Recently, I registered for something online (Financial Times), and they had the following fields for me to choose for my “position”:
- I’m certainly a partner in my marriage – √
- Definitely the CFO (chief financial officer — my husband hates dealing with money) – √
- Director — Oh, certainly! – √
- VP — I would say yes – √
- I manage and supervise children all day long, so √
- Secretary/Treasurer — yes to both – √
- Department Head… yes, I head up the Mommy department 🙂 – √
- Advisor — certainly, I advise my husband in money matters, because I’m the nerd – √
- Other management — yes, I manage my laundry and manage to clean house too √
- Tired – √ … oh, did it say REtired… no, I guess I’m not then 😉
- Controller/Financial Officer — maybe according to my husband, I’m a little too much of a controller… √
- Government official…. well, I do make the laws in my home and see that they’re enforced, so √
Next there was Job Responsibility…
- Finance/Accounting — certainly! √
- Strategy/Planning — oh, I plan my days and strategize how to get the most done in the least time, so definite √
- Training — yes, I trained my children to pee in the potty and am trying to train them to be good citizens and loving brothers √
- Banking and investment — sure √
- financial adviser – yep! √
- Research/ development — does cooking count? √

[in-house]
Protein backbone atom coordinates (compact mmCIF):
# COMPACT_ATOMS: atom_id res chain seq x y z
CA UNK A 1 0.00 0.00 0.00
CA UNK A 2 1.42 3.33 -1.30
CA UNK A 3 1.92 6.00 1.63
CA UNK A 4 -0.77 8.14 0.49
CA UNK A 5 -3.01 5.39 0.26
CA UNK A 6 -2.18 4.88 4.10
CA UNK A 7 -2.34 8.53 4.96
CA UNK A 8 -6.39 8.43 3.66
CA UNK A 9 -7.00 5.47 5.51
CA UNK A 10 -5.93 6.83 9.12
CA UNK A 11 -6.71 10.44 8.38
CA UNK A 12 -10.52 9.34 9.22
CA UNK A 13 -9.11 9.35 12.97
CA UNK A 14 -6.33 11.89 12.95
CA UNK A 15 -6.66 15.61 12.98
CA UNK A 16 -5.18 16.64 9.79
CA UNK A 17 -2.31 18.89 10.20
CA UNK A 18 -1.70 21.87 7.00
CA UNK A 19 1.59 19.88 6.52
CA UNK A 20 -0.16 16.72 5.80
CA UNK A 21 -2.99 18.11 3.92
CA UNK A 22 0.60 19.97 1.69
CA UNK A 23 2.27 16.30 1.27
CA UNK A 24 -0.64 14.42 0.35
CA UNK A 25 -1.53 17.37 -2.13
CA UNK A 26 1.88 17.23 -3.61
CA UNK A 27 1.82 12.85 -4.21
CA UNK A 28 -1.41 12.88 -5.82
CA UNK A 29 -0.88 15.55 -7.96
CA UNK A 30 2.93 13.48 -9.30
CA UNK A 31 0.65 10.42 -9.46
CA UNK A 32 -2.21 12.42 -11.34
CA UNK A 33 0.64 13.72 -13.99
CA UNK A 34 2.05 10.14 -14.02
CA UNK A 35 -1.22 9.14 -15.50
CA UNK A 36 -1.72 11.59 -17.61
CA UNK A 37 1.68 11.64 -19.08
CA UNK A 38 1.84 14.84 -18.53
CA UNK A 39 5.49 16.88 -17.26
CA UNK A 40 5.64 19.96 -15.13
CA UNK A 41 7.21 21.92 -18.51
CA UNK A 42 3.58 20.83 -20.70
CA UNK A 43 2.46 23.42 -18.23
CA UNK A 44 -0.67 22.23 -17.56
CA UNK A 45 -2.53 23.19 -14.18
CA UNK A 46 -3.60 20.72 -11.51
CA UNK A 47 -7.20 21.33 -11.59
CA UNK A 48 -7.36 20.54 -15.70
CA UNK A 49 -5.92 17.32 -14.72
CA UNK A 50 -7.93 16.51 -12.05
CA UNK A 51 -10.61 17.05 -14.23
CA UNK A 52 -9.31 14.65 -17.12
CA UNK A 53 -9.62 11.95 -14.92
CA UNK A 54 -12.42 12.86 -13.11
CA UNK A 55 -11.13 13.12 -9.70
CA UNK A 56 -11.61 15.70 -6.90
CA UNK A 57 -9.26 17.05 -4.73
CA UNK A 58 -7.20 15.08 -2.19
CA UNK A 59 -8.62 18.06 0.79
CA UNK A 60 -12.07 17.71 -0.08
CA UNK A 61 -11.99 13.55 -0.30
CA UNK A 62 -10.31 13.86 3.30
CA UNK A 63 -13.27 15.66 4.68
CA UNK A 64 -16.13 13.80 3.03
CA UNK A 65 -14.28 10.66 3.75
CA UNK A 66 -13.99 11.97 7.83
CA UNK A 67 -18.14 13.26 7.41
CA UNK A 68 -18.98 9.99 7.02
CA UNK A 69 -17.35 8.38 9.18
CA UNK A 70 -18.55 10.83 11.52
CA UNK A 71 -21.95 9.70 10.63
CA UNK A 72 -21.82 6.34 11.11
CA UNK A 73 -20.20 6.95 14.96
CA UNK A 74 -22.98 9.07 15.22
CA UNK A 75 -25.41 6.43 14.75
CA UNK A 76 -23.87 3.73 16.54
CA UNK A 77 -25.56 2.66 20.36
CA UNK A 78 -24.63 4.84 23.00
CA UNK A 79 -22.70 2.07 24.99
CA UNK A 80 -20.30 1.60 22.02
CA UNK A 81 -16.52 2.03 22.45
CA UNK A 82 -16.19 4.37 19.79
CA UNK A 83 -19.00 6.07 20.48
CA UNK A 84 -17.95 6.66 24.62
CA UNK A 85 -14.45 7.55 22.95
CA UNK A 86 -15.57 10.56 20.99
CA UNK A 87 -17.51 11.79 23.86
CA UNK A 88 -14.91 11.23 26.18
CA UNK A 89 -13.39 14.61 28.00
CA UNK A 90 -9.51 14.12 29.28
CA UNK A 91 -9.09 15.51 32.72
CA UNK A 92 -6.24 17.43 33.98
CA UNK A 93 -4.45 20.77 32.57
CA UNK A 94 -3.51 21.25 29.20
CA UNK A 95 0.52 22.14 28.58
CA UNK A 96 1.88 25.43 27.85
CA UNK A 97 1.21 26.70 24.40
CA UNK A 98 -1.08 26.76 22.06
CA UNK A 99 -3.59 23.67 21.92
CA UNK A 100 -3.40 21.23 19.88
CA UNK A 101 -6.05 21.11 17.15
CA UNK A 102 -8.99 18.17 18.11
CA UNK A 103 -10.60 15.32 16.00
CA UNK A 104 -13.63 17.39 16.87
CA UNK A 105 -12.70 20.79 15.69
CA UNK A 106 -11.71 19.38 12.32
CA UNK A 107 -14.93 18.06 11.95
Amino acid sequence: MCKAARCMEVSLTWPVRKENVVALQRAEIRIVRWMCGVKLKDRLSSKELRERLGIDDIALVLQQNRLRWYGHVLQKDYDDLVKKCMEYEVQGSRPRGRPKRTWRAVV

- Consultancy… yes, my husband consults me before he does anything big… √
- Money Manager and Money Management – √
- Public Service… well, yes, I think I’m doing a public service to raise good children √
- Student — always learning! √
- Technology — yes, I like technology too and use it all the time √
Finally, there was “Industry”:
- Banking – √
- Financial Services – √
- Communications and Media — yes, this blog plus my facebook – √
- Govt/Public Service – as above, yes I make the rules in my home and I’m doing a public service by raising mannerly children √
- Education – certainly, I love to learn stuff √
- Manufacturing – does making stuff with construction paper count? If so, √
- Other business services — certainly, busyness is my middle name! √
- Transportation and logistics — oh, yes, taking my kids places, and trying to figure how best to do things √
- Engineering/construction – yes, I’m really good at building with blocks √
- Consumer – yes! √
- Consultancy, with my husband √
- Info management – all the time I deal with info – √
- Property management — yes, I manage my house which is my property √
- Real estate – yes, I’m trying to sell my house √
- Fuel – for me car – how else am I supposed to get around? √
- Energy/utilities – yes, I’m the one who pays the bills, and constantly turns stuff down or off
Yes, I do a lot. So I settled for “N/A” – “not applicable.” 🙂